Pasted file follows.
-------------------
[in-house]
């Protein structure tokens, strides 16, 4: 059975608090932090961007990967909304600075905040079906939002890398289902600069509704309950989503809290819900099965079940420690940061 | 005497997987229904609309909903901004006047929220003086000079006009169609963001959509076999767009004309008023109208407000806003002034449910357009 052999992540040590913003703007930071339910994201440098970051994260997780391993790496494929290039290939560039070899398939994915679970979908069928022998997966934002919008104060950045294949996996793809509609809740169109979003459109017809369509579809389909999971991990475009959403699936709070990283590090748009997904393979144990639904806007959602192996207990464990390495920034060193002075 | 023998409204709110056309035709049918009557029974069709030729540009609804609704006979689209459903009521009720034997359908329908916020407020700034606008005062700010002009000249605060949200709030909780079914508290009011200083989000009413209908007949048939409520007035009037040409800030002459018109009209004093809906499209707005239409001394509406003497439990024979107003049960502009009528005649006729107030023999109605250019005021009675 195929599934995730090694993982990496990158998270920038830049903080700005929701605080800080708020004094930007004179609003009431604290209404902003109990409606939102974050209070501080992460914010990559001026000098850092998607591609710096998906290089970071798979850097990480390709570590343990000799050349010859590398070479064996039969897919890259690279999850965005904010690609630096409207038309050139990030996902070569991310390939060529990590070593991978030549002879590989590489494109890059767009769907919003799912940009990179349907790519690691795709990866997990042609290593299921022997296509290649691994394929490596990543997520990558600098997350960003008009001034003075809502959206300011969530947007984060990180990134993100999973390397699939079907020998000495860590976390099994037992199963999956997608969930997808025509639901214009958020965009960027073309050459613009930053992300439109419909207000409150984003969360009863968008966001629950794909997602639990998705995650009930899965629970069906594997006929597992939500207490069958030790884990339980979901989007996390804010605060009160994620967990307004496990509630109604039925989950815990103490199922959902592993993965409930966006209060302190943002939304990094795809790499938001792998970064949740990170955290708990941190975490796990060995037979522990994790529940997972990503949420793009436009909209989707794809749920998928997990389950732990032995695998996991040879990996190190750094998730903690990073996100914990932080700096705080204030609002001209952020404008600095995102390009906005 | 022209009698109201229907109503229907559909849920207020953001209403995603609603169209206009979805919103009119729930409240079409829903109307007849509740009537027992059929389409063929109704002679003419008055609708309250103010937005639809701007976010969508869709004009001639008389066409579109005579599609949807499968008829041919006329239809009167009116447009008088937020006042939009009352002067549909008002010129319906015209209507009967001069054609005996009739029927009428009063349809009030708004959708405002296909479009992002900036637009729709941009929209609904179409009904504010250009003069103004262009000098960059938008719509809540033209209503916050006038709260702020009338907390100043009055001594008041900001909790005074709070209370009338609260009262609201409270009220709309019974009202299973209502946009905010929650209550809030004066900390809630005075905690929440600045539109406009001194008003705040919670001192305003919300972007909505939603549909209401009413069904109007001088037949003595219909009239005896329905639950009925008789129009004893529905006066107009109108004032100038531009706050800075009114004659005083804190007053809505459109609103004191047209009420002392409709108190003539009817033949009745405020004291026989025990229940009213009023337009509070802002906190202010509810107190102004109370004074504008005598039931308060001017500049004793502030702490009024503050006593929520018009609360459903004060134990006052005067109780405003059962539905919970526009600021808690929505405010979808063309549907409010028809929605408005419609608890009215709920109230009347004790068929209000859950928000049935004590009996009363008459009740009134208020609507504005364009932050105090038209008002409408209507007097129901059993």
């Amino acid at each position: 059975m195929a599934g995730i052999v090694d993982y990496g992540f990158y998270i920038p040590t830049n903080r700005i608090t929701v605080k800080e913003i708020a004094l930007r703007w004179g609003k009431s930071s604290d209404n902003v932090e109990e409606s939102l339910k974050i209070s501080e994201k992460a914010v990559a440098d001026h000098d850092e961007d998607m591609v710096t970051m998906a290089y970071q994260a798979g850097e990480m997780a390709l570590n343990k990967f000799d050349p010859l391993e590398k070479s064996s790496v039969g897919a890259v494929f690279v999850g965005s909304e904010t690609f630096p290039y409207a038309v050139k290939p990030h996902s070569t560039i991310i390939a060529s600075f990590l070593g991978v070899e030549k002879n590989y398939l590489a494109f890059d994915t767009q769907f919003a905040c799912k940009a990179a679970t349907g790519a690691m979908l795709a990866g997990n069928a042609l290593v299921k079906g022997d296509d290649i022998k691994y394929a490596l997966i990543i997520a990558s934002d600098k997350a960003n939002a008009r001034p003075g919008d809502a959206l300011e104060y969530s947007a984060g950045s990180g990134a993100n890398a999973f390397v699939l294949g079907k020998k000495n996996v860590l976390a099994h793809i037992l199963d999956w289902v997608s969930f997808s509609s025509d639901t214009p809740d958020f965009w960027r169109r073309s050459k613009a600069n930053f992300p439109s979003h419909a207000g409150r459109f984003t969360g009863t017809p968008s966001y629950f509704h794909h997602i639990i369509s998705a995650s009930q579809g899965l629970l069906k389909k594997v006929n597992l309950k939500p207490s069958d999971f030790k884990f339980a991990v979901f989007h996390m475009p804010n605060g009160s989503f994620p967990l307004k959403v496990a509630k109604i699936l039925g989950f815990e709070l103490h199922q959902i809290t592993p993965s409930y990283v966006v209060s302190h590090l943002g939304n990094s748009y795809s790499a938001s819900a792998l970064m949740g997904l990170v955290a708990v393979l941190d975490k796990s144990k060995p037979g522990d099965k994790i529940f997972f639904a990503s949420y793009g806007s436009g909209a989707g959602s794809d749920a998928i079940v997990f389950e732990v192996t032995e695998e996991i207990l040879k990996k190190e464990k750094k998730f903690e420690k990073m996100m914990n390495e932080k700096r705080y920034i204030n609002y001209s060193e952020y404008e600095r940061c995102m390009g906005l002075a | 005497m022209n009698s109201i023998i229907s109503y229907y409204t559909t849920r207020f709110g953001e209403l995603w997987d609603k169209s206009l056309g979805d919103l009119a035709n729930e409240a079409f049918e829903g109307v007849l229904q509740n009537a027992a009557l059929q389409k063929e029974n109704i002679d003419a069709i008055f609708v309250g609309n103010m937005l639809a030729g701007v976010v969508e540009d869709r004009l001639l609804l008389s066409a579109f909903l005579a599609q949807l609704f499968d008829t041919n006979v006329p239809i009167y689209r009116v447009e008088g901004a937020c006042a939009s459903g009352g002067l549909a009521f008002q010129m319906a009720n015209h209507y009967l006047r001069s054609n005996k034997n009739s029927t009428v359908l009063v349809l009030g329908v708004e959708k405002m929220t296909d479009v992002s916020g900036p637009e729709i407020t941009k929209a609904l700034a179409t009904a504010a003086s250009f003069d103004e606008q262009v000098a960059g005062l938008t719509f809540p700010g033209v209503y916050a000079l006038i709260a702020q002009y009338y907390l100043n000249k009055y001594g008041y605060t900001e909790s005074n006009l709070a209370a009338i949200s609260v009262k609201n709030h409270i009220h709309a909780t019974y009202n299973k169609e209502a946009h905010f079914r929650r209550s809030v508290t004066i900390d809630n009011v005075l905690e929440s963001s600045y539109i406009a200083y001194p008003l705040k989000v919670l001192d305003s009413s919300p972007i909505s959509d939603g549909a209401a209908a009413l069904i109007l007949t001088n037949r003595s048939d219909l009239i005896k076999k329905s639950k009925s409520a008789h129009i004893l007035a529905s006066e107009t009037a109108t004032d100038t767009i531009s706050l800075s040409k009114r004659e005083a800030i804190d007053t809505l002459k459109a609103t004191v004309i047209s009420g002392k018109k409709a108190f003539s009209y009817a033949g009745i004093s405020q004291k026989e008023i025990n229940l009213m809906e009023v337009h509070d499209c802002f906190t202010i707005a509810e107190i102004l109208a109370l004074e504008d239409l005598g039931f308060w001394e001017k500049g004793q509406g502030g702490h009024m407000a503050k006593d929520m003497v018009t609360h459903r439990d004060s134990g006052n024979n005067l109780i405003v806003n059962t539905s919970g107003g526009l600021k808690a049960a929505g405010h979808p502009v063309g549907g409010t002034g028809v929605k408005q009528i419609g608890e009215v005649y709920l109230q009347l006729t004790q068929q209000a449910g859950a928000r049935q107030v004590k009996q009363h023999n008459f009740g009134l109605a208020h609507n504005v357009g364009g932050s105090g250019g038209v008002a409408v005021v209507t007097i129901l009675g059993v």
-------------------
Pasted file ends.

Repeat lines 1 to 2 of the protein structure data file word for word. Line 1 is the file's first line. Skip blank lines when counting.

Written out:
[in-house]
């Protein structure tokens, strides 16, 4: 059975608090932090961007990967909304600075905040079906939002890398289902600069509704309950989503809290819900099965079940420690940061 | 005497997987229904609309909903901004006047929220003086000079006009169609963001959509076999767009004309008023109208407000806003002034449910357009 052999992540040590913003703007930071339910994201440098970051994260997780391993790496494929290039290939560039070899398939994915679970979908069928022998997966934002919008104060950045294949996996793809509609809740169109979003459109017809369509579809389909999971991990475009959403699936709070990283590090748009997904393979144990639904806007959602192996207990464990390495920034060193002075 | 023998409204709110056309035709049918009557029974069709030729540009609804609704006979689209459903009521009720034997359908329908916020407020700034606008005062700010002009000249605060949200709030909780079914508290009011200083989000009413209908007949048939409520007035009037040409800030002459018109009209004093809906499209707005239409001394509406003497439990024979107003049960502009009528005649006729107030023999109605250019005021009675 195929599934995730090694993982990496990158998270920038830049903080700005929701605080800080708020004094930007004179609003009431604290209404902003109990409606939102974050209070501080992460914010990559001026000098850092998607591609710096998906290089970071798979850097990480390709570590343990000799050349010859590398070479064996039969897919890259690279999850965005904010690609630096409207038309050139990030996902070569991310390939060529990590070593991978030549002879590989590489494109890059767009769907919003799912940009990179349907790519690691795709990866997990042609290593299921022997296509290649691994394929490596990543997520990558600098997350960003008009001034003075809502959206300011969530947007984060990180990134993100999973390397699939079907020998000495860590976390099994037992199963999956997608969930997808025509639901214009958020965009960027073309050459613009930053992300439109419909207000409150984003969360009863968008966001629950794909997602639990998705995650009930899965629970069906594997006929597992939500207490069958030790884990339980979901989007996390804010605060009160994620967990307004496990509630109604039925989950815990103490199922959902592993993965409930966006209060302190943002939304990094795809790499938001792998970064949740990170955290708990941190975490796990060995037979522990994790529940997972990503949420793009436009909209989707794809749920998928997990389950732990032995695998996991040879990996190190750094998730903690990073996100914990932080700096705080204030609002001209952020404008600095995102390009906005 | 022209009698109201229907109503229907559909849920207020953001209403995603609603169209206009979805919103009119729930409240079409829903109307007849509740009537027992059929389409063929109704002679003419008055609708309250103010937005639809701007976010969508869709004009001639008389066409579109005579599609949807499968008829041919006329239809009167009116447009008088937020006042939009009352002067549909008002010129319906015209209507009967001069054609005996009739029927009428009063349809009030708004959708405002296909479009992002900036637009729709941009929209609904179409009904504010250009003069103004262009000098960059938008719509809540033209209503916050006038709260702020009338907390100043009055001594008041900001909790005074709070209370009338609260009262609201409270009220709309019974009202299973209502946009905010929650209550809030004066900390809630005075905690929440600045539109406009001194008003705040919670001192305003919300972007909505939603549909209401009413069904109007001088037949003595219909009239005896329905639950009925008789129009004893529905006066107009109108004032100038531009706050800075009114004659005083804190007053809505459109609103004191047209009420002392409709108190003539009817033949009745405020004291026989025990229940009213009023337009509070802002906190202010509810107190102004109370004074504008005598039931308060001017500049004793502030702490009024503050006593929520018009609360459903004060134990006052005067109780405003059962539905919970526009600021808690929505405010979808063309549907409010028809929605408005419609608890009215709920109230009347004790068929209000859950928000049935004590009996009363008459009740009134208020609507504005364009932050105090038209008002409408209507007097129901059993």